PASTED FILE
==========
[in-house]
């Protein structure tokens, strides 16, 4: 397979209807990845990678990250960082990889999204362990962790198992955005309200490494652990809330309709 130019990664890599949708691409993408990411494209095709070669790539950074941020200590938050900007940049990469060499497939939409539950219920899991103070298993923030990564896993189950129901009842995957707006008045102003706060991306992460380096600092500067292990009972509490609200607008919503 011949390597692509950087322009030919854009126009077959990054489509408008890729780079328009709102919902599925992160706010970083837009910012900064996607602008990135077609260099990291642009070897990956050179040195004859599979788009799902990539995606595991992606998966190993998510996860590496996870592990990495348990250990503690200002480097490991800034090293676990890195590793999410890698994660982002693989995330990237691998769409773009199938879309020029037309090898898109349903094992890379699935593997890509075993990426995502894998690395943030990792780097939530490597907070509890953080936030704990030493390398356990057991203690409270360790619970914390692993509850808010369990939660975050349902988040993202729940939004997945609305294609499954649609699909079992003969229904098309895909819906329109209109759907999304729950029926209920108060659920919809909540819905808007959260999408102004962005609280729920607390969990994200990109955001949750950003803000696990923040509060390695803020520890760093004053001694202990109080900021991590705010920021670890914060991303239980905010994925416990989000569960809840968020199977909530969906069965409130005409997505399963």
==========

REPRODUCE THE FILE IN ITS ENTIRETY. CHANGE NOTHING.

[in-house]
């Protein structure tokens, strides 16, 4: 397979209807990845990678990250960082990889999204362990962790198992955005309200490494652990809330309709 130019990664890599949708691409993408990411494209095709070669790539950074941020200590938050900007940049990469060499497939939409539950219920899991103070298993923030990564896993189950129901009842995957707006008045102003706060991306992460380096600092500067292990009972509490609200607008919503 011949390597692509950087322009030919854009126009077959990054489509408008890729780079328009709102919902599925992160706010970083837009910012900064996607602008990135077609260099990291642009070897990956050179040195004859599979788009799902990539995606595991992606998966190993998510996860590496996870592990990495348990250990503690200002480097490991800034090293676990890195590793999410890698994660982002693989995330990237691998769409773009199938879309020029037309090898898109349903094992890379699935593997890509075993990426995502894998690395943030990792780097939530490597907070509890953080936030704990030493390398356990057991203690409270360790619970914390692993509850808010369990939660975050349902988040993202729940939004997945609305294609499954649609699909079992003969229904098309895909819906329109209109759907999304729950029926209920108060659920919809909540819905808007959260999408102004962005609280729920607390969990994200990109955001949750950003803000696990923040509060390695803020520890760093004053001694202990109080900021991590705010920021670890914060991303239980905010994925416990989000569960809840968020199977909530969906069965409130005409997505399963």